Merriam-Webster defines weapon as follows: something used to injure, defeat, or destroy. Based on that definition, I can say the Left has weaponized the minimum wage.
Evidence is mounting that the drastic minimum wage hikes so popular now among progressives are destroying businesses and jobs in the restaurant industry. In the news this month: a paper by two Harvard researchers who used Yelp data in their analysis of the effects of a rising minimum wage on restaurants of varying tiers of quality.
Guess what: the rising wage led to an increased rate of restaurant closures, with lower quality restaurants hit the hardest.
San Diego is one of the cities that has mandated a high minimum wage, now at $11.50 per hour. Thousands of restaurant workers have seen a raise as a result. But thousands of others became unemployed and unemployable at that wage, as restaurants struggled to keep their doors open.
“Yes, we have raised menu prices. Yes, we’re going to raise them again,” said Jim Phillips, general manager of Studio Diner in Kearny Mesa, who has nonetheless cut staffing from 71 to 65 employees and needs to shed seven more. He’s studying changes like eliminating bussers and greeters, and requiring servers to also clear dishes in smaller sections while keeping an eye on the entrance to help customers.
Phillips said Tuesday that San Diego’s wage mandate, which includes sick leave, was just the latest in a series of legislative moves that increased his operating costs.
These “legislative moves” have a perverse effect: they make it illegal to employ someone whose skill and performance is not sufficient to justify the high wage. In other words, the would-be do-gooders are hurting the very people they most want to help.
In San Francisco the minimum wage hike did away with the tip credit, as does the ill-advised Maine law recently voted in at the ballot box.
The city’s minimum wage is currently $13 an hour, compared with California’s rate of $10.50 and the federal rate of $7.25. The city’s rate is set to increase to $14 in July and again to $15 next year. That rate, unlike federal law, does not include an exception for tipped employees.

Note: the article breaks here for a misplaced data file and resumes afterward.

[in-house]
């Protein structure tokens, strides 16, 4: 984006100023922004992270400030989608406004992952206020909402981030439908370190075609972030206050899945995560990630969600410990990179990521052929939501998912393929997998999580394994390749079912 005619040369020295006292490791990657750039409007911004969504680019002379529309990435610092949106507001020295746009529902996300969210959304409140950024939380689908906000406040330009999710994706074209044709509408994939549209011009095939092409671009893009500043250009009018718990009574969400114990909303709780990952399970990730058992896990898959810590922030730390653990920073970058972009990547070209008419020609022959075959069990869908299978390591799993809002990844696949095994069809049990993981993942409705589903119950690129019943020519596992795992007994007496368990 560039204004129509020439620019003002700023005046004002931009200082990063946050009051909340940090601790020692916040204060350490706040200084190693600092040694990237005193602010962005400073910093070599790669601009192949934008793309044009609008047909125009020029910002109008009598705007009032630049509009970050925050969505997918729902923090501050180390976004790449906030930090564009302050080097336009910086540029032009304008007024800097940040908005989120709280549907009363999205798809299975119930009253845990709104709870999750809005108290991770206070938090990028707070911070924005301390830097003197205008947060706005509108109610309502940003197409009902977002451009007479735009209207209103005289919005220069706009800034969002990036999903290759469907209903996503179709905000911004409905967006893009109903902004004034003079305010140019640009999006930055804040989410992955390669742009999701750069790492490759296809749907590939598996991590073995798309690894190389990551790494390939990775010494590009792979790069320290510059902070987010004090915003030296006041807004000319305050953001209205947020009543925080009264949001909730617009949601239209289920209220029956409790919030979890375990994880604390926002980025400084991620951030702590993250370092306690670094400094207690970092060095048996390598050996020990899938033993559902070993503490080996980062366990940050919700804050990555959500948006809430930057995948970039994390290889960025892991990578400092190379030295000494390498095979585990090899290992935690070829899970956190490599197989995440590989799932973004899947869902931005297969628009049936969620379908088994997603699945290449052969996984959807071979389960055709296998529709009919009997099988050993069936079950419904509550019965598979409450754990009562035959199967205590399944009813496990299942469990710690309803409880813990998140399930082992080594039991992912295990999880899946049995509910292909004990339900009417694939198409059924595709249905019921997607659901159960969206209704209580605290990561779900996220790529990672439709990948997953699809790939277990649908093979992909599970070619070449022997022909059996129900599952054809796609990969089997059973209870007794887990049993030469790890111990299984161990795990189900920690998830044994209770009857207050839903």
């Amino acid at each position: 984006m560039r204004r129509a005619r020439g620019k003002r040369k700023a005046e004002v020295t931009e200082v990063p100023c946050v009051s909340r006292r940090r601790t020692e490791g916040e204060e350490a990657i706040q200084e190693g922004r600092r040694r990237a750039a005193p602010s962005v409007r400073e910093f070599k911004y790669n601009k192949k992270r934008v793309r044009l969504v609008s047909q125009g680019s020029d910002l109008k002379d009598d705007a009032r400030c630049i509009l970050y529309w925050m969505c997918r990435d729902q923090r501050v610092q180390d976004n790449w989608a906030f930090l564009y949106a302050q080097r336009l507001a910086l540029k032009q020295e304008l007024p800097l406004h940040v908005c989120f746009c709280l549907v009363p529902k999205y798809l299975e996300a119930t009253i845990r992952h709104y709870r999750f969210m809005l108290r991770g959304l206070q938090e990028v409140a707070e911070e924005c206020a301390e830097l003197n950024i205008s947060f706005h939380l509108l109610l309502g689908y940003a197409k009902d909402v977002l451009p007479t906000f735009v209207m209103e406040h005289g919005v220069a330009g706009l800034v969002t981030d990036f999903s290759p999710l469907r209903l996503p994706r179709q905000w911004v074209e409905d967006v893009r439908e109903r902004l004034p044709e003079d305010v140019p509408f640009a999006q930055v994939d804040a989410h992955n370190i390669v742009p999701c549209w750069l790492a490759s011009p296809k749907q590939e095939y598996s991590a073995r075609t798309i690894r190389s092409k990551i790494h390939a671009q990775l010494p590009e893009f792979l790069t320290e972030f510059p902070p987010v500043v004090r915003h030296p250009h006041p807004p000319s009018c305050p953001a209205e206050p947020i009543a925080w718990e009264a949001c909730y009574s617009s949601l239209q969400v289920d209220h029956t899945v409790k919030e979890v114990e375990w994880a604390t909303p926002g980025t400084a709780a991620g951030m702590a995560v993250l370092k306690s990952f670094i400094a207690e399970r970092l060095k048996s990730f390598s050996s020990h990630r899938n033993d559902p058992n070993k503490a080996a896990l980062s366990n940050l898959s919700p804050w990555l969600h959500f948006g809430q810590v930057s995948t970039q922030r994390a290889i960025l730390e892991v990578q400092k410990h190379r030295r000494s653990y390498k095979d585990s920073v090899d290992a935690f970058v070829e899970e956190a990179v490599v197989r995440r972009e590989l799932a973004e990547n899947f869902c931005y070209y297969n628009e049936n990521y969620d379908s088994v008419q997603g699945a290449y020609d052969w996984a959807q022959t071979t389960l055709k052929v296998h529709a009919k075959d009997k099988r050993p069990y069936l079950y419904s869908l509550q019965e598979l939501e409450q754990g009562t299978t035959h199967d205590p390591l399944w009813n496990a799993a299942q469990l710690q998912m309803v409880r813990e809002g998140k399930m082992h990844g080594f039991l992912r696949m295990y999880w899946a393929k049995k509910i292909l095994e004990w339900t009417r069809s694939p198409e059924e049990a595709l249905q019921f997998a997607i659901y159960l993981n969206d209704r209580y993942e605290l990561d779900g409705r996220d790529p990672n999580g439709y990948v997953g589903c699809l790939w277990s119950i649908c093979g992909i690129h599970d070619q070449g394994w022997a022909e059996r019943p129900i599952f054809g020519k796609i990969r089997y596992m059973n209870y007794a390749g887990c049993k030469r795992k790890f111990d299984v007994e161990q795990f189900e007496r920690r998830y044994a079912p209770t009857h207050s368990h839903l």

Guess who doesn’t like that? The tipped employees, of course. Most of them are seeing a pay cut instead of a pay increase. And the restaurants that tried a new, no-tipping model are now “ditching the switch.”
So, one of the main tactics cited for dealing with the higher cost of employing people is not panning out. For lots of restaurant operators, failure is the only option.
“We provide suggestive evidence that [a] higher minimum wage increases overall exit rates among restaurants, where a $1 increase in the minimum wage leads to approximately a 4 to 10 percent increase in the likelihood of exit,” report Dara Lee and Michael Luca, authors of the Harvard paper.
What they’re saying is, increasing the minimum wage leads to more restaurant failures. But not just any restaurant failures: Yelp data shows that the restaurants that fail tend to be the same ones that low-wage earners would patronize. So much for the progressives’ argument that “with more money in their pockets, workers will spend more at coffee shops and restaurants.” FALSE!
The Maine People’s Alliance is a socialist organization that deploys activists all over the state in an effort to steer Maine into Venezuelan-style waters. They’re the ones that pushed the $12 minimum wage referendum in our state. Based on what’s unfolding in California, we have plenty of reason to expect Maine jobs and businesses will be destroyed under the new mandated minimum wage, and fewer restaurants will open.
The scheme initiated by the Maine People’s Alliance and the Maine Democratic Party is destructive. They have weaponized the minimum wage.